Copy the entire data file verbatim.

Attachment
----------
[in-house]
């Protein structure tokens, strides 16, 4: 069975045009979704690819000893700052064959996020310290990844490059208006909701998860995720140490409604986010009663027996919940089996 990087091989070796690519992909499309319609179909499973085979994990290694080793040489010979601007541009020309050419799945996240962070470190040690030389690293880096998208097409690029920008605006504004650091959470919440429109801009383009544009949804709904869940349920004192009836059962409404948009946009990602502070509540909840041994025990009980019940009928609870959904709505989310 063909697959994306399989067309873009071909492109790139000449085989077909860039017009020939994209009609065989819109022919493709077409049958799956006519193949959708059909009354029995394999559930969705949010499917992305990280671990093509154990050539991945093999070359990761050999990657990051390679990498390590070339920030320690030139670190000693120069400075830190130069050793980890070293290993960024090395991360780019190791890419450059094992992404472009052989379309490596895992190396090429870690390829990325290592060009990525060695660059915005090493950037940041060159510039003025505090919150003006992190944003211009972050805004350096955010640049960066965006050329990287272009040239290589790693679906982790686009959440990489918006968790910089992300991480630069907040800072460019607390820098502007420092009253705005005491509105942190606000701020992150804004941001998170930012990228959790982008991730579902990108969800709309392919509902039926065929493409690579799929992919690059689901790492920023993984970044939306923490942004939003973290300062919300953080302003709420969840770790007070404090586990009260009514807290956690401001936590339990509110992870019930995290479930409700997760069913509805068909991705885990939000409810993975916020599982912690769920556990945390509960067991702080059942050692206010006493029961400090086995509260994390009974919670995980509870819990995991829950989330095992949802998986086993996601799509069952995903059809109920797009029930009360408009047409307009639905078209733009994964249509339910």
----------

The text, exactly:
[in-house]
């Protein structure tokens, strides 16, 4: 069975045009979704690819000893700052064959996020310290990844490059208006909701998860995720140490409604986010009663027996919940089996 990087091989070796690519992909499309319609179909499973085979994990290694080793040489010979601007541009020309050419799945996240962070470190040690030389690293880096998208097409690029920008605006504004650091959470919440429109801009383009544009949804709904869940349920004192009836059962409404948009946009990602502070509540909840041994025990009980019940009928609870959904709505989310 063909697959994306399989067309873009071909492109790139000449085989077909860039017009020939994209009609065989819109022919493709077409049958799956006519193949959708059909009354029995394999559930969705949010499917992305990280671990093509154990050539991945093999070359990761050999990657990051390679990498390590070339920030320690030139670190000693120069400075830190130069050793980890070293290993960024090395991360780019190791890419450059094992992404472009052989379309490596895992190396090429870690390829990325290592060009990525060695660059915005090493950037940041060159510039003025505090919150003006992190944003211009972050805004350096955010640049960066965006050329990287272009040239290589790693679906982790686009959440990489918006968790910089992300991480630069907040800072460019607390820098502007420092009253705005005491509105942190606000701020992150804004941001998170930012990228959790982008991730579902990108969800709309392919509902039926065929493409690579799929992919690059689901790492920023993984970044939306923490942004939003973290300062919300953080302003709420969840770790007070404090586990009260009514807290956690401001936590339990509110992870019930995290479930409700997760069913509805068909991705885990939000409810993975916020599982912690769920556990945390509960067991702080059942050692206010006493029961400090086995509260994390009974919670995980509870819990995991829950989330095992949802998986086993996601799509069952995903059809109920797009029930009360408009047409307009639905078209733009994964249509339910």